The United Kingdom Infrared Telescope’s (UKIRT) Wide Field Camera (WFCAM) atop Hawaii’s Mauna Kea has reached a major milestone. WFCAM took its one-millionth observation October 31, after more than two years of observations of the infrared universe. The millionth frame was part of a program aiming to find planets around low-mass stars.
The millionth observation actually means four million individual infrared frames, because WFCAM focuses infrared light onto four detectors, which take an image for each observation.
Brad Cavanagh, the software engineer responsible for WFCAM data at the Joint Astronomy Centre (JAC), said “a million WFCAM observations corresponds to about sixteen trillion pixels. If you had a six-megapixel digital camera and took one picture every second, you would have to take 2,796,200 pictures, and it would take over 32 days to do it. The one million observations add up to a little over 60 terabytes of data. If you wanted to put all of the data on CDs you’d need to buy 98,461 of them, and they’d make a stack over 387 feet high, which is over one and a quarter football fields long. If you wanted to download all the data to your computer over a 2 megabit/sec cable internet connection it would take eight years and 41 days.”
UKIRT with WFCAM is undertaking both a world-leading sky survey in the infrared (UKIRT Infrared Deep Sky Survey, UKIDSS), a large range of specific projects for individual astronomers, and most recently, a set of very large campaign projects aimed at a range of scientific targets including Earth-like planets and star formation in the early universe. Dr. Tom Kerr, the WFCAM instrument scientist, said that the mass production of astronomical data was exactly what WFCAM was intended for, “WFCAM, coupled with UKIRT, has been delivering enormous amounts of data over the past two years. The great majority of the images have formed part of the UKIRT Infrared Deep Sky Survey, or UKIDSS — an extraordinarily ambitious 7-year program to survey the universe at Infrared wavelengths, going to unprecedented depths to detect both the closest objects outside the solar system, the most distant galaxies and quasars, and plenty in between.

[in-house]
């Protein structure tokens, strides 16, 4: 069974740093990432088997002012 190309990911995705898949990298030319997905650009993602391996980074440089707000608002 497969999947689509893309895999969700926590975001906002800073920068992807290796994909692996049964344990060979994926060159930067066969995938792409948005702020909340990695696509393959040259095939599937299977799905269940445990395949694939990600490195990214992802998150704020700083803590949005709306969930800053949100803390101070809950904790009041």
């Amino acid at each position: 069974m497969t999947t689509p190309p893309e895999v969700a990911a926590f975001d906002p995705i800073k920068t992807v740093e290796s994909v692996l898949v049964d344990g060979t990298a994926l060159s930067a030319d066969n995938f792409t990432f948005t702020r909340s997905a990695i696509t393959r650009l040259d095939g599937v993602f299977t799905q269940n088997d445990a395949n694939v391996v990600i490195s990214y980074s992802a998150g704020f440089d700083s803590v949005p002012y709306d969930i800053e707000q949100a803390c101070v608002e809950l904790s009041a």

Our millionth WFCAM observation, taken the other night, in fact contributed to a different but equally exciting project surveying relatively local, faint red stars looking for transits of exoplanets from multiple Jupiters down to small, rocky bodies like the Earth.”
These stars are much better observed in the infrared, because they have much lower temperatures than stars like our sun. Because they are also very small and relatively faint, the signature of a planet transiting across the face of the disk is much easier to detect — it has greater contrast and lasts an hour or two. Given the comparatively large field of view of WFCAM, there are not only expected to be good numbers of transits, but there are also hundreds of non-variable stars in each field, by comparison with which the very slight brightness dips due to the transits can be precisely measured. The one-millionth observation by itself contains thousands of stars per chip.